Words By Dee “lilD” Porter

Not all heroes wear capes. And not all survivors are given their flowers for fighting to be present after horrific tragedy. Luckily, one woman is on a mission to change that. 

The experiences that Angelia Dunbar has survived would make for one interesting season of television. She left home as a teenager, was kidnapped, beaten and left temporarily blind. She also endured breast cancer. But this realtor, speaker and philanthropist would rather focus on her triumphs, and the triumphs of others, than her trials.  

The third annual Survivors Ball took place on Oct. 2 at the Sheraton in Dallas. This red-tie event honors extraordinary people who have not only survived incredibly life-altering events, but found the strength in their sorrow to help others.

Survivors Ball Honoree Dana Branch began her acceptance speech by saying she’s a “survivor of pretty much everything.” Her dad “beat [her] out of [her] mom” when her mom was just six months pregnant with Dana. But it wasn’t until Dana was two years old, and her dad put a gun to her head, that her mom left him. Branch survived sexual abuse from three different people. She even beat Covid. In 2010, Dana was diagnosed with congestive heart failure, the same disease that claimed her mom’s life just 11 years prior. Once a cardiologist told her she’d have to lose weight before they could help her any further, she took action. Dana Branch has lost 240 pounds thus far, and runs an online motivational support group called WeightLossMVPs.

During Honoree Sue Loncar’s speech, she talked about picking out her daughter’s casket one Monday, and her husband’s casket the following Monday. Sue and her husband Brian knew that their daughter Grace was depressed; she had been seeing a counselor at the time of her suicide, and they usually made sure to not have guns in the house. But her husband did not take his gun out of the home this time. Just three days after Grace’s death, Brian Loncar was found dead in his office, a result of what the coroner ruled as an accidental cocaine overdose. During her speech, Sue Loncar said “always, the solution to your problems is getting out of yourself and doing something for others.” She started the Grace Loncar Foundation as a way to “educate people on the signs of depression and mental illness, to give resources to those in need of a safe place to deal with their depression, and to advocate for families, friends and those struggling with depression & suicidal thoughts.”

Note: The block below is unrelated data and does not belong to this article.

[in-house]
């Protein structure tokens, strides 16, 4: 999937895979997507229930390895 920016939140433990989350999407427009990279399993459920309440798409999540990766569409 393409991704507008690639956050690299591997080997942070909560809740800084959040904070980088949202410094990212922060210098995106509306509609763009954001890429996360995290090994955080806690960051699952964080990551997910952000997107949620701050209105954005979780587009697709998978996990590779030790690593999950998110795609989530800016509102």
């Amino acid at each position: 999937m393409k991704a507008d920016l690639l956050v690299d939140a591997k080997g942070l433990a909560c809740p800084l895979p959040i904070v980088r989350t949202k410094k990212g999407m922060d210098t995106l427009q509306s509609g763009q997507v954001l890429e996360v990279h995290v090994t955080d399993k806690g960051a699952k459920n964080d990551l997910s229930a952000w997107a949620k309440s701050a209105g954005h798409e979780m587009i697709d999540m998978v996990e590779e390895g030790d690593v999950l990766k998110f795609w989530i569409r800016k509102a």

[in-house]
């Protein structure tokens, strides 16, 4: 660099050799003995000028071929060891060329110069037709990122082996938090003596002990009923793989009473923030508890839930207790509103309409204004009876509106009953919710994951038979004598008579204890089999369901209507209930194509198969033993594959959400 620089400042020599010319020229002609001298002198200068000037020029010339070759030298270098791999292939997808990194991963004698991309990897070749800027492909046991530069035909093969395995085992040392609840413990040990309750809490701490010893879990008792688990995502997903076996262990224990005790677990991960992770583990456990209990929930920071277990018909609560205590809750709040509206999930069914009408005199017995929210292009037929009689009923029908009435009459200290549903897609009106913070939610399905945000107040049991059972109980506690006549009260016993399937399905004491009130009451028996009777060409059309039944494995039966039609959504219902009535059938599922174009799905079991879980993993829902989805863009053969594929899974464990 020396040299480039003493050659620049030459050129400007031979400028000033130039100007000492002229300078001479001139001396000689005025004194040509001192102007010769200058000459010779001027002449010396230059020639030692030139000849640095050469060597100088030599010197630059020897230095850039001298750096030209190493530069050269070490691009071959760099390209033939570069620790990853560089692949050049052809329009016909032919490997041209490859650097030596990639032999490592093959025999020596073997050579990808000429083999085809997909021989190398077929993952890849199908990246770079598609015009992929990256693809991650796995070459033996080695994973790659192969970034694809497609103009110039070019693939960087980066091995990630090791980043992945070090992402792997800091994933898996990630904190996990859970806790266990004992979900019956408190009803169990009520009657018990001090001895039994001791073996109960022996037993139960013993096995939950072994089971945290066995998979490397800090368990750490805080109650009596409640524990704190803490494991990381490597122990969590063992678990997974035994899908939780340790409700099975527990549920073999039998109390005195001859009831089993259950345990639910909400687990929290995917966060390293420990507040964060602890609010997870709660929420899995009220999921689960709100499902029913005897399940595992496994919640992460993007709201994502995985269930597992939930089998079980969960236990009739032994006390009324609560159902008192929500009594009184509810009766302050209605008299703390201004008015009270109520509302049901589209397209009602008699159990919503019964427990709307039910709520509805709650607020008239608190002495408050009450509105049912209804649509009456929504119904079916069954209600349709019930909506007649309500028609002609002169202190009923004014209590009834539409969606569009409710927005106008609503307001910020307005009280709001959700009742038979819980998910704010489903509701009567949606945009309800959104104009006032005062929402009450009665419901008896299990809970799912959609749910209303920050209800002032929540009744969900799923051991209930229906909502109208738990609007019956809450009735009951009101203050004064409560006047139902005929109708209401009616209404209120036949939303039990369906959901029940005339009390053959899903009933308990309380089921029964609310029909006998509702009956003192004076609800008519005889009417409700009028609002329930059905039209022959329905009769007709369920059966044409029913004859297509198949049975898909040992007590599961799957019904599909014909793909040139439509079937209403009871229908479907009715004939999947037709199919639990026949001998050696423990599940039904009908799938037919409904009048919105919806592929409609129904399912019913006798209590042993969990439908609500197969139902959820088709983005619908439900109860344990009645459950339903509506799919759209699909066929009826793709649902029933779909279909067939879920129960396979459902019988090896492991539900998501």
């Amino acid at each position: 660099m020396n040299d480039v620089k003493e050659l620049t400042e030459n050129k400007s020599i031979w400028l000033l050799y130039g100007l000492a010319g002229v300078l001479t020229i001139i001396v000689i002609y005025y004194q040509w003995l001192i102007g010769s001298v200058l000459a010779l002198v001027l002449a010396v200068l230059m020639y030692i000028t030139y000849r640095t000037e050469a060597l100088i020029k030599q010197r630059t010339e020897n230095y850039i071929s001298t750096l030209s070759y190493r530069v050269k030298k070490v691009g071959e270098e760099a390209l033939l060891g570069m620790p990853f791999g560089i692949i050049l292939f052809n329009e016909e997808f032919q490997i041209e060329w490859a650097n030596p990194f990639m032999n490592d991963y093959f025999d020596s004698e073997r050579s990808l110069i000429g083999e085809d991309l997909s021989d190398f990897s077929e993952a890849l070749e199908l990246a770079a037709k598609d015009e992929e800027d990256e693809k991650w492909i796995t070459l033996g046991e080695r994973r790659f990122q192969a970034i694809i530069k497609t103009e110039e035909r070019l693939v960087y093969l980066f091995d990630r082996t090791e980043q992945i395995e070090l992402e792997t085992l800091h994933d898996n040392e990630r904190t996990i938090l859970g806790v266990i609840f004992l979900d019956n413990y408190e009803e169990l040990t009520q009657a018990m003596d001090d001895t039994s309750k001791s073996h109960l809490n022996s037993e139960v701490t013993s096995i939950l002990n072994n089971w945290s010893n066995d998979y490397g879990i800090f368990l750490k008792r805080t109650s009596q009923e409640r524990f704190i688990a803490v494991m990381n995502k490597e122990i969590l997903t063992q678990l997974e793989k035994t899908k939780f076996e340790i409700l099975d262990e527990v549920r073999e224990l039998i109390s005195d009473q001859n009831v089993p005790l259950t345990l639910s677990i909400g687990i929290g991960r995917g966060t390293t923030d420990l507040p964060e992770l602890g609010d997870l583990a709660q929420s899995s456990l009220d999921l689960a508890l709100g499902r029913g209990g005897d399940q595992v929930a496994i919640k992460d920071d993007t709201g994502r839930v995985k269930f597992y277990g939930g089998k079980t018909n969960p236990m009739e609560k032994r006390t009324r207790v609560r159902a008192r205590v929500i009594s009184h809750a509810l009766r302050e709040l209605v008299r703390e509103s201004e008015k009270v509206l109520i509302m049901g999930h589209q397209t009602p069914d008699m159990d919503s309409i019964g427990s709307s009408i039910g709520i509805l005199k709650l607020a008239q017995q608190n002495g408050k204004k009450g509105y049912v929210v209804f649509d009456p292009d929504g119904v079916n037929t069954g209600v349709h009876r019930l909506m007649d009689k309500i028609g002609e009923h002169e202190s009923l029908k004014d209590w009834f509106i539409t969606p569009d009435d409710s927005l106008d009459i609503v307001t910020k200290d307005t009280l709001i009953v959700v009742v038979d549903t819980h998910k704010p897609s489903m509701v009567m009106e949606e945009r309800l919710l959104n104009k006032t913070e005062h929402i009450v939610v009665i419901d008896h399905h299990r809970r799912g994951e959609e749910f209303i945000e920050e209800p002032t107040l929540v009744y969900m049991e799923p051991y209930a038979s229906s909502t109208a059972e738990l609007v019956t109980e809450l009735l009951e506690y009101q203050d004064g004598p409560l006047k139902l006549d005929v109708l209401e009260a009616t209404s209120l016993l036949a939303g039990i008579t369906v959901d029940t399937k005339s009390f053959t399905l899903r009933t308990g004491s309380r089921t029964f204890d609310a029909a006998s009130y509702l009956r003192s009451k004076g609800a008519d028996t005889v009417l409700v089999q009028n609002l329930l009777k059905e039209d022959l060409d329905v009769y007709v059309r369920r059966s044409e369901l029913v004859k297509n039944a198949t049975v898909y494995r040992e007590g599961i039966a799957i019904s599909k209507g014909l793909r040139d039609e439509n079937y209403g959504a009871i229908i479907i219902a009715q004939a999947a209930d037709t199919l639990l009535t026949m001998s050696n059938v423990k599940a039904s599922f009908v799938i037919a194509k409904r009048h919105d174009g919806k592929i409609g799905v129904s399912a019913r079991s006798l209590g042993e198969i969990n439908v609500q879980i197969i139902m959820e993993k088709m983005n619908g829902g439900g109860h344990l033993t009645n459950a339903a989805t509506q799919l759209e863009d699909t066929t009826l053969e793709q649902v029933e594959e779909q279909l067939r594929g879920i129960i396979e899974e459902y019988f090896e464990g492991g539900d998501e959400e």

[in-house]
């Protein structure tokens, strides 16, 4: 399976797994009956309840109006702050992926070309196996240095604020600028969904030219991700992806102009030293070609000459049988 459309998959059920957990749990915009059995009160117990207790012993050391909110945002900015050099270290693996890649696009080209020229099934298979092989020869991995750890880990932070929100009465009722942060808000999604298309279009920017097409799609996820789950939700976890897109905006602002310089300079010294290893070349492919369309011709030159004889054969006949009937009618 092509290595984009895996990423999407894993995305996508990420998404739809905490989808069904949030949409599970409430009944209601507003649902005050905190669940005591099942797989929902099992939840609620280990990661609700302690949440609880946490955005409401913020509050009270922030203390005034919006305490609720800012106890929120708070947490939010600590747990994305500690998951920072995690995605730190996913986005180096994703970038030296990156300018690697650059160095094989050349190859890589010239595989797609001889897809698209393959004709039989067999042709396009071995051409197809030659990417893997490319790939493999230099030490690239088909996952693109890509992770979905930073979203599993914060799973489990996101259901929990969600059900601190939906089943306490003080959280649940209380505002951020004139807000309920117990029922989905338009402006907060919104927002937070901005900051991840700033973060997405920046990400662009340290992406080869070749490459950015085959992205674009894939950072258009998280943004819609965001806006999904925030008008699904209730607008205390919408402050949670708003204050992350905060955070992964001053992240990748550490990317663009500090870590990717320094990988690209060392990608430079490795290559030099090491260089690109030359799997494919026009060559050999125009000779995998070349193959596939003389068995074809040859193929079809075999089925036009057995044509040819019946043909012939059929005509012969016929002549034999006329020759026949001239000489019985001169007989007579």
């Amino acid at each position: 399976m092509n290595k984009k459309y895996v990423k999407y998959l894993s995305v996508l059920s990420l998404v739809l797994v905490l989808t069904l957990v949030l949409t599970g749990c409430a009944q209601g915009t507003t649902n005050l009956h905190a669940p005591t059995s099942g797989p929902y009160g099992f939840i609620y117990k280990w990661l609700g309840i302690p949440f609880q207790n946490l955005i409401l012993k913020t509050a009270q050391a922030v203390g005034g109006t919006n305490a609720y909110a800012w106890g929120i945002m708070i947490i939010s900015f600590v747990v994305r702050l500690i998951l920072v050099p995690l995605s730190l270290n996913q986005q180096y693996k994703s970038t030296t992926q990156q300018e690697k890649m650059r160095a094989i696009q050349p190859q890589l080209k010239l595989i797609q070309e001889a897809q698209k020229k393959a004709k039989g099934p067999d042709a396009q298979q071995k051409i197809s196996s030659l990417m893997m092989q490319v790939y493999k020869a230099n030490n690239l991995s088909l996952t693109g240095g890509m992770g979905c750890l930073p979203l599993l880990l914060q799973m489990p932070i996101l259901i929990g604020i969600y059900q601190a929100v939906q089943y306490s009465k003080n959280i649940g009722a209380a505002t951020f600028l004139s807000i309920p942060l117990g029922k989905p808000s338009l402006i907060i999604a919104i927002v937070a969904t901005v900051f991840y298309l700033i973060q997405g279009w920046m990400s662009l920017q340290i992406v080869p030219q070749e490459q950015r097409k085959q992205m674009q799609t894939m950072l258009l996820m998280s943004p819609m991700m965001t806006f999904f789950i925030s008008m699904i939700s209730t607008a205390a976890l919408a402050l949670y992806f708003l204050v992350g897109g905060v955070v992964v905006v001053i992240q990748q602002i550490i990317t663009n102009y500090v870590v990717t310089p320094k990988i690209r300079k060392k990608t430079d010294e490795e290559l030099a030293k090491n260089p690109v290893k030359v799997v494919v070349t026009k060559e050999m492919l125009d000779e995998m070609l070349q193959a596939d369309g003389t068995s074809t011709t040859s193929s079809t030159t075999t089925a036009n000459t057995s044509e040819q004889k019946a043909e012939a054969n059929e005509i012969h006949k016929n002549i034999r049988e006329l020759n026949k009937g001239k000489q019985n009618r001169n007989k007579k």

Mike Garrett’s speech touched on the people he hurt while incarcerated for aggravated assault. When his mother would visit him behind bars, he said “[it felt like] she was incarcerated as well.” His sister told him that Mike and his friends reminded her of the main characters from Menace 2 Society. He hadn’t seen the movie, but once he did, he knew he had to change his family’s perception of him. He’s not only turned his life around, but he now educates others on how they can as well. Garrett believes the key to life is understanding. “If you want to see someone, support someone, help someone….you need to understand. If you wanna change, change your mind.” 

Keynote speaker Fox Rich is the epitome of what the kids call a “ride or die chick.” Out of desperation, she and her husband, Rob Rich, robbed a bank in hopes to get more funds to keep their clothing store open. Fox took a plea and was out in three and a half years. But her husband went to trial and the judge gave him 60 years in prison. Instead of giving up, these Shreveport, Louisiana natives began a 21-year fight to reunite their family. Documenting what she thought was everyday life, Fox’s videos were turned into an award-winning documentary, Time, showing not only the fight against the criminal justice system, but the strength of a mother raising six kids while fighting to free her husband. Fox says “[their] love knocked down the walls of Angola [also known as Louisiana State Penitentiary] and it was just the beginning of what God had in store for us. The documentary is available on Amazon Prime Video. Today, the couple is not only free, but through their persistence and consistent effort to fight the criminal justice system, they’ve saved over 1,000 years’ worth of people serving time. Rob Rich says “to be free is to free others.”

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While it is important to “give people their flowers,” the Survivors Ball shows that perhaps it’s more important to give people a platform to use their stories to help others blossom. From the décor to the entertainment and the menu, this event was indeed fit for royalty, a title in which every recipient can proudly wear.

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